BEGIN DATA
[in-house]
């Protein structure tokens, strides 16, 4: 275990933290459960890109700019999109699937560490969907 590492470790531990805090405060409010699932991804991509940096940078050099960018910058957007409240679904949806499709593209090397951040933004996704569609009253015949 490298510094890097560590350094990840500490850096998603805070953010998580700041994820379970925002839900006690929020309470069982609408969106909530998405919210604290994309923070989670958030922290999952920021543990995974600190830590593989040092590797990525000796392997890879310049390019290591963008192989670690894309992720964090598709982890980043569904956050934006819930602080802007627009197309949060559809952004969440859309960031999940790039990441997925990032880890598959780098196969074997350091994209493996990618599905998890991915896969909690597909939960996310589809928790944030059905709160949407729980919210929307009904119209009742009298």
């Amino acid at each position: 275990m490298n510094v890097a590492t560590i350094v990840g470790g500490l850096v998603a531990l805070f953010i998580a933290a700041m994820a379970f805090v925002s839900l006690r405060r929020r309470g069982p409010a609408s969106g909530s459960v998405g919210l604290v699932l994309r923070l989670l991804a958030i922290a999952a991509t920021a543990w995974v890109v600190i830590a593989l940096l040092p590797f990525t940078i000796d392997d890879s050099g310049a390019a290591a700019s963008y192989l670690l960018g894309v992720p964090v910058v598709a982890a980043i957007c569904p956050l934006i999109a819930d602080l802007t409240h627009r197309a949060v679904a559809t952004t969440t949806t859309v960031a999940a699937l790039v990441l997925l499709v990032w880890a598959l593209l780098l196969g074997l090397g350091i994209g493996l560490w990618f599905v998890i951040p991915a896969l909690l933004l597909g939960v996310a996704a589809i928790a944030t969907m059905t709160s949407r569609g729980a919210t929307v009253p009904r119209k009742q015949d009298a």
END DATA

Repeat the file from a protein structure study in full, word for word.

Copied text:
[in-house]
């Protein structure tokens, strides 16, 4: 275990933290459960890109700019999109699937560490969907 590492470790531990805090405060409010699932991804991509940096940078050099960018910058957007409240679904949806499709593209090397951040933004996704569609009253015949 490298510094890097560590350094990840500490850096998603805070953010998580700041994820379970925002839900006690929020309470069982609408969106909530998405919210604290994309923070989670958030922290999952920021543990995974600190830590593989040092590797990525000796392997890879310049390019290591963008192989670690894309992720964090598709982890980043569904956050934006819930602080802007627009197309949060559809952004969440859309960031999940790039990441997925990032880890598959780098196969074997350091994209493996990618599905998890991915896969909690597909939960996310589809928790944030059905709160949407729980919210929307009904119209009742009298």
């Amino acid at each position: 275990m490298n510094v890097a590492t560590i350094v990840g470790g500490l850096v998603a531990l805070f953010i998580a933290a700041m994820a379970f805090v925002s839900l006690r405060r929020r309470g069982p409010a609408s969106g909530s459960v998405g919210l604290v699932l994309r923070l989670l991804a958030i922290a999952a991509t920021a543990w995974v890109v600190i830590a593989l940096l040092p590797f990525t940078i000796d392997d890879s050099g310049a390019a290591a700019s963008y192989l670690l960018g894309v992720p964090v910058v598709a982890a980043i957007c569904p956050l934006i999109a819930d602080l802007t409240h627009r197309a949060v679904a559809t952004t969440t949806t859309v960031a999940a699937l790039v990441l997925l499709v990032w880890a598959l593209l780098l196969g074997l090397g350091i994209g493996l560490w990618f599905v998890i951040p991915a896969l909690l933004l597909g939960v996310a996704a589809i928790a944030t969907m059905t709160s949407r569609g729980a919210t929307v009253p009904r119209k009742q015949d009298a």